Evaluation of two acute cardiac ischemia decision-support tools in a rural family practice

J Fam Pract. 1988 Jun;26(6):627-32.

Abstract

This study investigated the applicability in a primary care setting of two decision-support tools for evaluating the necessity of admitting patients with suspected acute cardiac ischemic disease to a cardiac intensive care unit. The heart disease predictive instrument (HDPI) of Pozen et al and the electrocardiogram scoring method of Brush et al were applied to records from all patients with cardiac-related diagnoses admitted to a family practice service. A retrospective review of medical records of all patients admitted with suspected acute ischemic heart disease to a rural community hospital family practice service was conducted. Of 147 patients identified, 108 were admitted primarily for suspected ischemia. Twenty-four myocardial infarctions occurred among these 108 patients (22.2 percent). Patients with HDPI probabilities of less than 50 percent were very unlikely to sustain infarction and in no case required intensive intervention for any problem not apparent at admission. Only 15 instances of the four types of complications that the instrument of Brush et al is designed to predict occurred; this incidence was too low to allow statistical testing. In summary, the heart disease predictive instrument reliably identified patients unlikely to require intensive care services in this population. Because of the low incidence of complications in this population, the instrument described by Brush et al was not found to be clinically useful.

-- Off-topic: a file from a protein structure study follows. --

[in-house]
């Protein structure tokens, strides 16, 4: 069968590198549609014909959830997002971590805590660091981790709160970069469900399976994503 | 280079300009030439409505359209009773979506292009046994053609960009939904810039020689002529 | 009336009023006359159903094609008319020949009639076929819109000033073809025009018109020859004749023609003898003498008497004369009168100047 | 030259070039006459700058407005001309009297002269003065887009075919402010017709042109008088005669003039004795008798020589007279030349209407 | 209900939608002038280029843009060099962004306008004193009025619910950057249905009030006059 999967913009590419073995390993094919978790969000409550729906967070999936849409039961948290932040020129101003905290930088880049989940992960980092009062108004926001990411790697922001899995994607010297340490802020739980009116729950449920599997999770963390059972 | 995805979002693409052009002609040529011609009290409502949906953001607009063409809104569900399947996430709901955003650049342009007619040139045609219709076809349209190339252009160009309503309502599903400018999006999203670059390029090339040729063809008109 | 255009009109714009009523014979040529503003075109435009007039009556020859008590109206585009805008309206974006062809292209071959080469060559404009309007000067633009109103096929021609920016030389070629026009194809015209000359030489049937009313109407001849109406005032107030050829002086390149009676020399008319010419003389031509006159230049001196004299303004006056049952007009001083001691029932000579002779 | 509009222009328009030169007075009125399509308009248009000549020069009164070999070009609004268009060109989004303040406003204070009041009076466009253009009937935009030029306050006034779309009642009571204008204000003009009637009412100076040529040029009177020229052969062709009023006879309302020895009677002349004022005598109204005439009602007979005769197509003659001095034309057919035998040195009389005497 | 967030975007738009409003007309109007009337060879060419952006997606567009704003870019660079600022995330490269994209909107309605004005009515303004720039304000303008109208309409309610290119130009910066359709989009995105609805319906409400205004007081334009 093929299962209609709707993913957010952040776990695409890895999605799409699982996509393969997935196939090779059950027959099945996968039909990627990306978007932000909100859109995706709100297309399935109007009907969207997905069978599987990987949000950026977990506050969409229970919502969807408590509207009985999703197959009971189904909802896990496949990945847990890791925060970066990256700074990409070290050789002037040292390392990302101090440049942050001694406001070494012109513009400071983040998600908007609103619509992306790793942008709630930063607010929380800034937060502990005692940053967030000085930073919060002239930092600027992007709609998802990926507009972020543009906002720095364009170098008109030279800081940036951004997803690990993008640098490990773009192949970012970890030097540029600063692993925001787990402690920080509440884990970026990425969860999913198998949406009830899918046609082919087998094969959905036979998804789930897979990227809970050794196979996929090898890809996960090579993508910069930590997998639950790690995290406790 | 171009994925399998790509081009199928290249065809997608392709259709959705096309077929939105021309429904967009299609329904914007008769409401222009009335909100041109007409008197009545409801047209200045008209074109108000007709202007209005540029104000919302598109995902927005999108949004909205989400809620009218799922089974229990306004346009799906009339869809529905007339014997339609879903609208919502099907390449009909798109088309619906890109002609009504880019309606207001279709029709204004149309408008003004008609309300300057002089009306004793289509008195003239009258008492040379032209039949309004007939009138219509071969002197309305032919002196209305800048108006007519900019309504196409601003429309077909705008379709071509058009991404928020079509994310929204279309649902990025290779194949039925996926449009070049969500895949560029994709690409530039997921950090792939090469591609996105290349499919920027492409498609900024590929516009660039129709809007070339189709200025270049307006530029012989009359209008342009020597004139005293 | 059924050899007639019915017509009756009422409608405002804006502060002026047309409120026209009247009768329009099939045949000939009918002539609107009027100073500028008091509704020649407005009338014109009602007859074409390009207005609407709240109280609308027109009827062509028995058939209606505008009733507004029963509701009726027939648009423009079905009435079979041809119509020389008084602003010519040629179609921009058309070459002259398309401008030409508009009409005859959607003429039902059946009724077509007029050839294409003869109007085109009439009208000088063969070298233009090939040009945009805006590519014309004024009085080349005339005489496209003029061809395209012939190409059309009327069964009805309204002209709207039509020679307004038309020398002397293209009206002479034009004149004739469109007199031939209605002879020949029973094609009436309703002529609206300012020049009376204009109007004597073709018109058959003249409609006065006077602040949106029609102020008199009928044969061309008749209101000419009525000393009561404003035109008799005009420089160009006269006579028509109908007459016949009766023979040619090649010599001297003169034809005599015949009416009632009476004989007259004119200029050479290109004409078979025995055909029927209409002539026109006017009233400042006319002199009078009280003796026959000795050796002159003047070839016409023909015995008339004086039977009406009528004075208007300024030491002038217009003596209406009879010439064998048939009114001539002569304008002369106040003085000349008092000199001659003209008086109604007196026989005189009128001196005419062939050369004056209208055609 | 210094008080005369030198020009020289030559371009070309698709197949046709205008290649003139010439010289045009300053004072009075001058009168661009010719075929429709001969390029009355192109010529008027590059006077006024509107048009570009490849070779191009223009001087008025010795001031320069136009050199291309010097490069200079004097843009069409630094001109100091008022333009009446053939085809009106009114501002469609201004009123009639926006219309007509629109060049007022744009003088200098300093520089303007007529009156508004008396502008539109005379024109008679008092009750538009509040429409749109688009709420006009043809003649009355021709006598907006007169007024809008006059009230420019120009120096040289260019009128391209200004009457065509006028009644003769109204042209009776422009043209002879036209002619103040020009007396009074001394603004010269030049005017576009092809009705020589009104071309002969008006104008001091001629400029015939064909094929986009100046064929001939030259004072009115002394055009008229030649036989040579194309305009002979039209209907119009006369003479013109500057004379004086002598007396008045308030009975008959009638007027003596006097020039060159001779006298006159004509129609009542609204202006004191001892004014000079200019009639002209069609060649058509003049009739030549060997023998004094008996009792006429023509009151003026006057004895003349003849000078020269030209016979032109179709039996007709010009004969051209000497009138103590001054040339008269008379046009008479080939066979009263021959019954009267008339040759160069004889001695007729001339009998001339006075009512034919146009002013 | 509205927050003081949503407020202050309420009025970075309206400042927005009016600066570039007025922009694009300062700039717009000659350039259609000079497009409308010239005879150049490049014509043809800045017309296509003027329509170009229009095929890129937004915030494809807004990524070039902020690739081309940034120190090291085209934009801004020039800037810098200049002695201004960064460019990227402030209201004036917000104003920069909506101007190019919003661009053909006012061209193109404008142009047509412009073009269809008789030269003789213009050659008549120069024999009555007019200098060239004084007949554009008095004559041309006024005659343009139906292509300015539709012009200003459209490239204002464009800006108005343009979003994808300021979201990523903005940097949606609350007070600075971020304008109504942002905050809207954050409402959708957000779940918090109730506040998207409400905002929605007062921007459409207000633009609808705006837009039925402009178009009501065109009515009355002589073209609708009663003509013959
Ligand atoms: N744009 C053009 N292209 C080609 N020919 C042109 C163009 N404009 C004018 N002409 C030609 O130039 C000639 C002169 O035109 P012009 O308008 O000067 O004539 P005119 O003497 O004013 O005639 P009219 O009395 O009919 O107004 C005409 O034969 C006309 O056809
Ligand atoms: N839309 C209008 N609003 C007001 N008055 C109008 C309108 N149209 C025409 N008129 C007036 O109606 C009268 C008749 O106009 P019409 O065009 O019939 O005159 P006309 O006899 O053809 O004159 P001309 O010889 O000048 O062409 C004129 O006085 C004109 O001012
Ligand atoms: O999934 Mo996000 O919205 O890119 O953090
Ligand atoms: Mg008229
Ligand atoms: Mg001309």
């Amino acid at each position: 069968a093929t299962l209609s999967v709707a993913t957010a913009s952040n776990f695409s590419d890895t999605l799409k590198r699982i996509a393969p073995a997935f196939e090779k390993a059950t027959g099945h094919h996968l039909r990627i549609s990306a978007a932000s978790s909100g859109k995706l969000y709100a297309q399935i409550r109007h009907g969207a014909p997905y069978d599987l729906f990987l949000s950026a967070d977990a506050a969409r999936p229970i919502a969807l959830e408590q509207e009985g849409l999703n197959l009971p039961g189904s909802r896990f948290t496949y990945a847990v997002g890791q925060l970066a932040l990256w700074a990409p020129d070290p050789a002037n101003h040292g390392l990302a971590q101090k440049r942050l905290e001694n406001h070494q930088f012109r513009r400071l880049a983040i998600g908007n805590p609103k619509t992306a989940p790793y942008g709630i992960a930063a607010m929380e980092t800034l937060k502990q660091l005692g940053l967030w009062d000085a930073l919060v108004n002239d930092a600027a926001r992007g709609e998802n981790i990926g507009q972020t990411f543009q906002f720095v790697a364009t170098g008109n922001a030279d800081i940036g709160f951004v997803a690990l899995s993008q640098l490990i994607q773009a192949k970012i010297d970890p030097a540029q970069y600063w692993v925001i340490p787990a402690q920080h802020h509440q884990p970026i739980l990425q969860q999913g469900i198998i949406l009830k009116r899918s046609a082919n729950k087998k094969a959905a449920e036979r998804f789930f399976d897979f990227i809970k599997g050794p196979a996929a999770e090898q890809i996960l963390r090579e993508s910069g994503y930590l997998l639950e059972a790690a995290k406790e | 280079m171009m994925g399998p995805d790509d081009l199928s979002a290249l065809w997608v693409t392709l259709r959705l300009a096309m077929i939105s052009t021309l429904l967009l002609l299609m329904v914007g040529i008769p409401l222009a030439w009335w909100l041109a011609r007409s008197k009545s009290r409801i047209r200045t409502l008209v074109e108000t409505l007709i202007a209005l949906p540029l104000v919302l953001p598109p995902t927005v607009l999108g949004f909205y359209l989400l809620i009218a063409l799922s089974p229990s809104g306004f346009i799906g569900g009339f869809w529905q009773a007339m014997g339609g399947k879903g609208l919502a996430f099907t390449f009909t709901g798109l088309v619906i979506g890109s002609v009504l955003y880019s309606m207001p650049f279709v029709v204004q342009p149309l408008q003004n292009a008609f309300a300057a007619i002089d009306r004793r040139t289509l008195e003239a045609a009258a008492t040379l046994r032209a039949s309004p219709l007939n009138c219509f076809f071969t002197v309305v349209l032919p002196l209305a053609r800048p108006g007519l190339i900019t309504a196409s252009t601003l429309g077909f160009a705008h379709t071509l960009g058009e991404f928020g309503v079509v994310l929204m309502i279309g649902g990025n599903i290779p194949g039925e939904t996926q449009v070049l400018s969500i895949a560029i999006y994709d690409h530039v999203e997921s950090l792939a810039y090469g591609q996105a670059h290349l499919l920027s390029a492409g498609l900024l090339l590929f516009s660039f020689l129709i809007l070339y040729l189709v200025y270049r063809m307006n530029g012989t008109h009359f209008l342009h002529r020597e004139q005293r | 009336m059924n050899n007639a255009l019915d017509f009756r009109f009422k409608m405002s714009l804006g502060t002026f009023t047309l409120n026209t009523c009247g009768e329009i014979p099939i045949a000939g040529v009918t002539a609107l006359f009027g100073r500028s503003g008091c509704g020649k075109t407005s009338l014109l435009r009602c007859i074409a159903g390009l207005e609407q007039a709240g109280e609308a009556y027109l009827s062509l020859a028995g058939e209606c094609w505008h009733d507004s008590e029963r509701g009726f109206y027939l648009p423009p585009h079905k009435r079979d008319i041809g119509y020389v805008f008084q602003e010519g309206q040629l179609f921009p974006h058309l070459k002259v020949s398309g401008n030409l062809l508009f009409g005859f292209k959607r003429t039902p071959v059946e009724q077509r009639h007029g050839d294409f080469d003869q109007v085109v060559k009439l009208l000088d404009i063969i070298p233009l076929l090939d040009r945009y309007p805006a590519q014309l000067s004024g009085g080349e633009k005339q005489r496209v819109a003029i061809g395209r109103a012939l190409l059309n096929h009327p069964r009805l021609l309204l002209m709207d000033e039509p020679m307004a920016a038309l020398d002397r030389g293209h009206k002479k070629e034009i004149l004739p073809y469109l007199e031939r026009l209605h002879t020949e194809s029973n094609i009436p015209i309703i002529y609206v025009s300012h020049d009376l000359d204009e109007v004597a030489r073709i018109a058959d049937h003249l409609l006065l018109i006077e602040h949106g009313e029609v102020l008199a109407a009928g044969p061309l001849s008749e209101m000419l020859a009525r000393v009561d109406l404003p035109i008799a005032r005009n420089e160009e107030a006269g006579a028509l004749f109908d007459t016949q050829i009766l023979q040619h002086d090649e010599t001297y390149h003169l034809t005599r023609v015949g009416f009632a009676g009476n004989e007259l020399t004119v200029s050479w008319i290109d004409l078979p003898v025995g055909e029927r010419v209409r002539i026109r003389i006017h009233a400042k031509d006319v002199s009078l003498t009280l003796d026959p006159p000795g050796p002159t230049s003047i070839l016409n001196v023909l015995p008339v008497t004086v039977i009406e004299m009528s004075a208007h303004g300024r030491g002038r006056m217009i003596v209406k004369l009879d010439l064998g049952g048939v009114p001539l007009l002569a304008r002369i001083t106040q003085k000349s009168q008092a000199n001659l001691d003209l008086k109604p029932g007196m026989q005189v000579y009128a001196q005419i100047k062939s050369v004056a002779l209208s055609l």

MeSH terms

  • Adult
  • Aged
  • Aged, 80 and over
  • Coronary Care Units / economics
  • Coronary Disease / complications
  • Coronary Disease / therapy*
  • Cost Control
  • Decision Support Techniques*
  • Electrocardiography
  • Family Practice
  • Female
  • Hospitalization*
  • Hospitals, Rural
  • Humans
  • Male
  • Medical Records
  • Michigan
  • Middle Aged
  • Myocardial Infarction / etiology
  • Probability
  • Prognosis
  • Retrospective Studies